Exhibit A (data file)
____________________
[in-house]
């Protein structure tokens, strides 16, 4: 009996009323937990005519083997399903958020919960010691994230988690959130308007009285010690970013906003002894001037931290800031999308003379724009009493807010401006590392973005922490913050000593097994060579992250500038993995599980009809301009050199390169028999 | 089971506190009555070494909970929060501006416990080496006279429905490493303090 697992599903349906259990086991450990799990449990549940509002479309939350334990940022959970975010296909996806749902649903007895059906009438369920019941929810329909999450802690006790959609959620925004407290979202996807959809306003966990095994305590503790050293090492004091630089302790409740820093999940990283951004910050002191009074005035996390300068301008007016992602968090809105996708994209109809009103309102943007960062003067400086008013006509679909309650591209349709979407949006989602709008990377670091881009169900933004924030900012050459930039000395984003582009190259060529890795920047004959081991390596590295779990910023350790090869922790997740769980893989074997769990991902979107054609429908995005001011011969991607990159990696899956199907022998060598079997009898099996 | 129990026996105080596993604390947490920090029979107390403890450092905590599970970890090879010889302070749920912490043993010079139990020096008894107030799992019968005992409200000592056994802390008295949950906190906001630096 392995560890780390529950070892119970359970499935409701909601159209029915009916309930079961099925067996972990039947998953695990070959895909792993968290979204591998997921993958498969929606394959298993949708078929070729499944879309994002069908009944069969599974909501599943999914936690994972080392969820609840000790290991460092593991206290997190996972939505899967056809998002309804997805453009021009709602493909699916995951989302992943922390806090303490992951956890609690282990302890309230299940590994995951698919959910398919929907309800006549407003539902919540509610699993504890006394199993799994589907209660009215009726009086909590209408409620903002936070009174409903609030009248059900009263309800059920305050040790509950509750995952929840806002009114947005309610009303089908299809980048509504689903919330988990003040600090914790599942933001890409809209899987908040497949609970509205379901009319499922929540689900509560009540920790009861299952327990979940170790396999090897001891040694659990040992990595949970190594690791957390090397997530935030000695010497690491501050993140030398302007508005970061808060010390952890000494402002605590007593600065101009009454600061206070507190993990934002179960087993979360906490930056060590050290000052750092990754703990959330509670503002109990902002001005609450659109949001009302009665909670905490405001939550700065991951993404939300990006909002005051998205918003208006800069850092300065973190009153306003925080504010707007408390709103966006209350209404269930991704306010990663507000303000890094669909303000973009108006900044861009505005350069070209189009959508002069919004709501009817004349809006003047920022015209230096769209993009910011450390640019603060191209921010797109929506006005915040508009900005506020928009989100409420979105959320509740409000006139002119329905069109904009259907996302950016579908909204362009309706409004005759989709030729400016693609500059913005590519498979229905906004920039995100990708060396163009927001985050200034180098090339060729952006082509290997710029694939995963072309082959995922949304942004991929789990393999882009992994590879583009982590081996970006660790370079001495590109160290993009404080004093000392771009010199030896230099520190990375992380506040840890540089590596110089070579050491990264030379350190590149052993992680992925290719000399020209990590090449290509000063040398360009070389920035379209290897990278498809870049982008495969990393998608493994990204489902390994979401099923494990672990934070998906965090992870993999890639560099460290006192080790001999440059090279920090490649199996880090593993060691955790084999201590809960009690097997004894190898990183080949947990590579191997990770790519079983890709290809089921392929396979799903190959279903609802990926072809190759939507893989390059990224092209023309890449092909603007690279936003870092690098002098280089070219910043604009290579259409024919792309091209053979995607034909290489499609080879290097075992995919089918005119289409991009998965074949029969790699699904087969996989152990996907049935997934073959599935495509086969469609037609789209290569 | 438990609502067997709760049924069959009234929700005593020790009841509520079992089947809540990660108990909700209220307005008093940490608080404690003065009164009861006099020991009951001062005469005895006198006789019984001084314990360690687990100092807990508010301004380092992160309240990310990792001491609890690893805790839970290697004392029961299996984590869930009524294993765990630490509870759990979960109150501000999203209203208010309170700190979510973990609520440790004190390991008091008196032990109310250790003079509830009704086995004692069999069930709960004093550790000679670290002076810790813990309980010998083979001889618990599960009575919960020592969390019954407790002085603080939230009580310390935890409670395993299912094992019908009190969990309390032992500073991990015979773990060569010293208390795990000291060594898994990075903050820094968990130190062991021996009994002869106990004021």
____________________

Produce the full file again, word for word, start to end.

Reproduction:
[in-house]
């Protein structure tokens, strides 16, 4: 009996009323937990005519083997399903958020919960010691994230988690959130308007009285010690970013906003002894001037931290800031999308003379724009009493807010401006590392973005922490913050000593097994060579992250500038993995599980009809301009050199390169028999 | 089971506190009555070494909970929060501006416990080496006279429905490493303090 697992599903349906259990086991450990799990449990549940509002479309939350334990940022959970975010296909996806749902649903007895059906009438369920019941929810329909999450802690006790959609959620925004407290979202996807959809306003966990095994305590503790050293090492004091630089302790409740820093999940990283951004910050002191009074005035996390300068301008007016992602968090809105996708994209109809009103309102943007960062003067400086008013006509679909309650591209349709979407949006989602709008990377670091881009169900933004924030900012050459930039000395984003582009190259060529890795920047004959081991390596590295779990910023350790090869922790997740769980893989074997769990991902979107054609429908995005001011011969991607990159990696899956199907022998060598079997009898099996 | 129990026996105080596993604390947490920090029979107390403890450092905590599970970890090879010889302070749920912490043993010079139990020096008894107030799992019968005992409200000592056994802390008295949950906190906001630096 392995560890780390529950070892119970359970499935409701909601159209029915009916309930079961099925067996972990039947998953695990070959895909792993968290979204591998997921993958498969929606394959298993949708078929070729499944879309994002069908009944069969599974909501599943999914936690994972080392969820609840000790290991460092593991206290997190996972939505899967056809998002309804997805453009021009709602493909699916995951989302992943922390806090303490992951956890609690282990302890309230299940590994995951698919959910398919929907309800006549407003539902919540509610699993504890006394199993799994589907209660009215009726009086909590209408409620903002936070009174409903609030009248059900009263309800059920305050040790509950509750995952929840806002009114947005309610009303089908299809980048509504689903919330988990003040600090914790599942933001890409809209899987908040497949609970509205379901009319499922929540689900509560009540920790009861299952327990979940170790396999090897001891040694659990040992990595949970190594690791957390090397997530935030000695010497690491501050993140030398302007508005970061808060010390952890000494402002605590007593600065101009009454600061206070507190993990934002179960087993979360906490930056060590050290000052750092990754703990959330509670503002109990902002001005609450659109949001009302009665909670905490405001939550700065991951993404939300990006909002005051998205918003208006800069850092300065973190009153306003925080504010707007408390709103966006209350209404269930991704306010990663507000303000890094669909303000973009108006900044861009505005350069070209189009959508002069919004709501009817004349809006003047920022015209230096769209993009910011450390640019603060191209921010797109929506006005915040508009900005506020928009989100409420979105959320509740409000006139002119329905069109904009259907996302950016579908909204362009309706409004005759989709030729400016693609500059913005590519498979229905906004920039995100990708060396163009927001985050200034180098090339060729952006082509290997710029694939995963072309082959995922949304942004991929789990393999882009992994590879583009982590081996970006660790370079001495590109160290993009404080004093000392771009010199030896230099520190990375992380506040840890540089590596110089070579050491990264030379350190590149052993992680992925290719000399020209990590090449290509000063040398360009070389920035379209290897990278498809870049982008495969990393998608493994990204489902390994979401099923494990672990934070998906965090992870993999890639560099460290006192080790001999440059090279920090490649199996880090593993060691955790084999201590809960009690097997004894190898990183080949947990590579191997990770790519079983890709290809089921392929396979799903190959279903609802990926072809190759939507893989390059990224092209023309890449092909603007690279936003870092690098002098280089070219910043604009290579259409024919792309091209053979995607034909290489499609080879290097075992995919089918005119289409991009998965074949029969790699699904087969996989152990996907049935997934073959599935495509086969469609037609789209290569 | 438990609502067997709760049924069959009234929700005593020790009841509520079992089947809540990660108990909700209220307005008093940490608080404690003065009164009861006099020991009951001062005469005895006198006789019984001084314990360690687990100092807990508010301004380092992160309240990310990792001491609890690893805790839970290697004392029961299996984590869930009524294993765990630490509870759990979960109150501000999203209203208010309170700190979510973990609520440790004190390991008091008196032990109310250790003079509830009704086995004692069999069930709960004093550790000679670290002076810790813990309980010998083979001889618990599960009575919960020592969390019954407790002085603080939230009580310390935890409670395993299912094992019908009190969990309390032992500073991990015979773990060569010293208390795990000291060594898994990075903050820094968990130190062991021996009994002869106990004021």